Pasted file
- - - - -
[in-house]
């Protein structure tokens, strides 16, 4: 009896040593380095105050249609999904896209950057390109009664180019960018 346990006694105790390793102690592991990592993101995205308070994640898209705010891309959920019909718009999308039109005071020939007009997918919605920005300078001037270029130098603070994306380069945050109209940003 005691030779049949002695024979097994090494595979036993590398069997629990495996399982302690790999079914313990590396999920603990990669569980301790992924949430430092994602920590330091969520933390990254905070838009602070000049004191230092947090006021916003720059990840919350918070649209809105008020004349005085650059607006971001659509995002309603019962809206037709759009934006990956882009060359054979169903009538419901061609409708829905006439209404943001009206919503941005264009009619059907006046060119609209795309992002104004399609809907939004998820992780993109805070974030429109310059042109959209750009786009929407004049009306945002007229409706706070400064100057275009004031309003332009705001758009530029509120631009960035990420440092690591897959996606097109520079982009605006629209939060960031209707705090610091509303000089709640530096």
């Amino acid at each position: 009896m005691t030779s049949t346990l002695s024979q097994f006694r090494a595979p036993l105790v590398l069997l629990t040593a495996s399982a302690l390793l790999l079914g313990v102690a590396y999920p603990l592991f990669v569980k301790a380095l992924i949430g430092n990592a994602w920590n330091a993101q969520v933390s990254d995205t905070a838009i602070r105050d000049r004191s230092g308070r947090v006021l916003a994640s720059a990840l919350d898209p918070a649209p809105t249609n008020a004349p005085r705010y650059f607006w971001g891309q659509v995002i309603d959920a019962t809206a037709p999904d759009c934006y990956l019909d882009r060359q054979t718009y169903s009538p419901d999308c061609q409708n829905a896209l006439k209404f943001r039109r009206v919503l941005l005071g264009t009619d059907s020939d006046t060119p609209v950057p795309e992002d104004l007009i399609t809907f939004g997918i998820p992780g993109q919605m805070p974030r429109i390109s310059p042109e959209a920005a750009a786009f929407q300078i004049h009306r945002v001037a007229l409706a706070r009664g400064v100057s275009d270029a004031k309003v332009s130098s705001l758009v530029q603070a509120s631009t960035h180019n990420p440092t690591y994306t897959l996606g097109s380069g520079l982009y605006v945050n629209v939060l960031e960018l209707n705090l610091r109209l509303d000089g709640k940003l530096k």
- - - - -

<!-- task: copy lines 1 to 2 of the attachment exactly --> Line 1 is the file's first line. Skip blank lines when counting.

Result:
[in-house]
């Protein structure tokens, strides 16, 4: 009896040593380095105050249609999904896209950057390109009664180019960018 346990006694105790390793102690592991990592993101995205308070994640898209705010891309959920019909718009999308039109005071020939007009997918919605920005300078001037270029130098603070994306380069945050109209940003 005691030779049949002695024979097994090494595979036993590398069997629990495996399982302690790999079914313990590396999920603990990669569980301790992924949430430092994602920590330091969520933390990254905070838009602070000049004191230092947090006021916003720059990840919350918070649209809105008020004349005085650059607006971001659509995002309603019962809206037709759009934006990956882009060359054979169903009538419901061609409708829905006439209404943001009206919503941005264009009619059907006046060119609209795309992002104004399609809907939004998820992780993109805070974030429109310059042109959209750009786009929407004049009306945002007229409706706070400064100057275009004031309003332009705001758009530029509120631009960035990420440092690591897959996606097109520079982009605006629209939060960031209707705090610091509303000089709640530096």